Thesis: Can Jay accept her fate?
Inciting Incident: Jay is cursed by having sex with Hugh.
Jay’s river side, drinking a few beers with a guy, Hugh, who’s just his age. Grey leather jacket. Ear pierced left. This date has gone a lot better than the last, where pointed out a yellow dressed girl that Jay couldn’t see, and acted strange. In the mist of after sex trickle down, he chloroforms Jay. When she wakes up, she sees a shape-shifting creature, whose gaze has passed from Hugh, to her.
If Hugh wasn’t contaminated with a sexually transmitted demon curse, there wouldn’t be a story. The catalyst is often something that happens to the protagonist, completely out of their control. The consequences behind the sex is something Jay couldn’t predict.
End of Act 1: Jay and her friends decide to defend her house against the creature.
In the cellar of an ice cream store, Jay, her sister, Kelly, and Paul, agree to stand watch with her overnight.
By this point Jay knows the nature of the creature that’s after her. It wants her and it knows her fears. Maybe she got tired of running, or maybe she had faith that her friends could do something. This is the first time we see Jay stand her ground against the curse, and that’s why it’s the threshold.
Midpoint: Jay meets with the boy who gave her the curse.
Jay needs to know more about the curse’s nature. She finds out that Hugh wasn’t really the guy’s name. It’s Jeff, and he’s living with his mother in a good part of town. When they meet he’s wracked with pallor and empty of any insight. Even if the curse doesn’t have its eye on him, he knows it’s not over.
The first half of the second act involves with understanding the beast, along with the search for Jeff. Jay feels like she needs to find him, although it’s only delaying the inevitable, and that empty hope for a promise makes it the midpoint.
Low Point: Greg is killed by the creature.
After an encounter with the creature on the beach, Jay ends up in a car accident, hospitalized. Night falls as the ER shuts its eyes. Greg, the boy that’s been driving the four in his blue 1980 Impala, comes into Jay’s room and they have sex. Tensions ease in the passing days where nothing happens, when it seems like the curse was just a dream. It falls apart when Greg’s house is broken into, and he’s killed by a doppleganger of his mother.
For a moment the creature doesn’t seem to exist. Doesn’t seem to matter. Greg since the start of the film has kept himself in cool posture, hand slouched from the convertible window. Since the start of the film, Jay’s been running. She found it hard to imagine how someone like Greg could get involved in the supernatural eerie. But he does, and when it happens Jay realizes how much of a danger she is to those around her.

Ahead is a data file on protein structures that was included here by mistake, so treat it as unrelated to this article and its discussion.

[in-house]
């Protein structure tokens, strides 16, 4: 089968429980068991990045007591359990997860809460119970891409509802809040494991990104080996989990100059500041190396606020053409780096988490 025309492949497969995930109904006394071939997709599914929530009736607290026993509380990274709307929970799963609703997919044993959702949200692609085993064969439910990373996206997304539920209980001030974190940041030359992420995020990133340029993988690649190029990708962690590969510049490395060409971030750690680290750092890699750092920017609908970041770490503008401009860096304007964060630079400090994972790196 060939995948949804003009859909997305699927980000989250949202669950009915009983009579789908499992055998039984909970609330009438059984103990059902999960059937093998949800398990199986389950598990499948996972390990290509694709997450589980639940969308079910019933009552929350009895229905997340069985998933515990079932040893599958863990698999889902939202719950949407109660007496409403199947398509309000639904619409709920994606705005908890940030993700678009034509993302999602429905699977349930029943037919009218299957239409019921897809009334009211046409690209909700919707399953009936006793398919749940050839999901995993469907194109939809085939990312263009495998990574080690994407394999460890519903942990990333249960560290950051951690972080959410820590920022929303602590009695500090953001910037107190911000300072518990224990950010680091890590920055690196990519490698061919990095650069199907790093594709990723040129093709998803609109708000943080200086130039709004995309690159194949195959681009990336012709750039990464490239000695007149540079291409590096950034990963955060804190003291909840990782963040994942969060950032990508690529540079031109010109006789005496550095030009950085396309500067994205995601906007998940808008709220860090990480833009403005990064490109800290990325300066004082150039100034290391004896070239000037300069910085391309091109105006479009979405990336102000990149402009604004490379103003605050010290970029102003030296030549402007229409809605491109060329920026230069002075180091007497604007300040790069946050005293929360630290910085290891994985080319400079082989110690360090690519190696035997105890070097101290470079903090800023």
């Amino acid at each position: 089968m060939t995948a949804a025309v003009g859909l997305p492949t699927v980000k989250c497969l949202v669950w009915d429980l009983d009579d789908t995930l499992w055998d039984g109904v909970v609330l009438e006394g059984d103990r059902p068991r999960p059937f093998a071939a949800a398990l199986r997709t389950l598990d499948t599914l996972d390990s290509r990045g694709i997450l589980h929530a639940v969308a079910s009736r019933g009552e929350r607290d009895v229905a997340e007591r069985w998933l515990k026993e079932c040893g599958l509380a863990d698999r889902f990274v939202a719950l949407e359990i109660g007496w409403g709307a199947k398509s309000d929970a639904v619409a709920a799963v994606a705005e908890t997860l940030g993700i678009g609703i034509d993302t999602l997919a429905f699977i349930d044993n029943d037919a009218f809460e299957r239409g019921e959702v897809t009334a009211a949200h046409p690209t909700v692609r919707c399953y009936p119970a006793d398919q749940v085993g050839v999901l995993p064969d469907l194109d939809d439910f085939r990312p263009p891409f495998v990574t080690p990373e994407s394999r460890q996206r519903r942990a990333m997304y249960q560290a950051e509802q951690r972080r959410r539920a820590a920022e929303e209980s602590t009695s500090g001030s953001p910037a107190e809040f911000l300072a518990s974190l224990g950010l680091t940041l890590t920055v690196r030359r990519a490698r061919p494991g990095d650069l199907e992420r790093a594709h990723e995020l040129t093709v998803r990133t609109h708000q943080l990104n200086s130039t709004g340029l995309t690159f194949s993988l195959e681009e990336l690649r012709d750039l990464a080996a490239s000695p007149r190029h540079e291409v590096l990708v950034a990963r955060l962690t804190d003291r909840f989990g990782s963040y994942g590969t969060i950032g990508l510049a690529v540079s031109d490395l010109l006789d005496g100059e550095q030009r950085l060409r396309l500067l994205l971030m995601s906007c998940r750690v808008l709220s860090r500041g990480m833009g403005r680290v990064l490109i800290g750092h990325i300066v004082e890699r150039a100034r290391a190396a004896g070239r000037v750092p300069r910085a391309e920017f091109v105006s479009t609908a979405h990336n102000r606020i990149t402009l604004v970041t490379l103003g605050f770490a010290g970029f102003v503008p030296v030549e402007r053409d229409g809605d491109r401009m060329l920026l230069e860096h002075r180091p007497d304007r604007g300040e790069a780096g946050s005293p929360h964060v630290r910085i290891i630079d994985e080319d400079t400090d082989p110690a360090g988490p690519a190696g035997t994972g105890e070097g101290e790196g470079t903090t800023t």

Climax: Gazing in the pool of blood, Jay accepts the inevitability of the curse.
The creature absorbs the image of Jay’s father and follows her into a midnight pool. Several plans fail with Jay almost being dragged to the bottom by her ankle. A gunshot impales the creature, only impairing. In order to see what’s left, Jay crawls towards the water and bears witness to an overwhelming void of blood that succumbs her silhouette.
At first it really looked like sex with Paul was the climax. It really did, but I was completely missing the film nuance in It Follows. Blood curling from the bottom of the water is not just a striking image. It consumes what’s left of Jay’s form, the scene right after being her and Paul’s intimate contact. All this time Jay has been running away because she believes that she can run away. It isn’t until her witness at the pool, that she realizes her death is inevitable. The curse is irreconcilable.
With this knowledge she realizes, rightfully so, that it’s too much to bear for one person. So she divides it. Her having sex with Paul isn’t just a passing on. It’s a new pact. This is why when the creature was in pursuit of Jeff, he hid out in a bad part of town, with tin cans strung from the ceiling. He was alone where Jay isn’t, and she’s able to walk down the street, smiling, hand in hand with her new companion.
There’s an ageless era in It Follows with seashell cell kindles and chorded phones. From the start it seems like we’re being presented with something that has more to offer.
It begins with its concept. At first, it seems like It Follows surrounds itself with the tragedy of sexually transmitted diseases, of unexpected consequences. Films that punish teams for sex aren’t new, but it’s apparent that It Follows doesn’t treat sex as just a taboo indulged too early. It views sex in a complicated way. As a pairing, as a separation, as a thing that haunts and at the same time releases. It almost seems like It Follows isn’t even about sex. It’s about death.
With that in mind, the film is not a tragedy, about succumbing to circumstances outside of reach. It’s about accepting a human fallibility. By the end of the film Jay isn’t stricken by her circumstance. She sees them, recognizes the hardship, and finds a companion.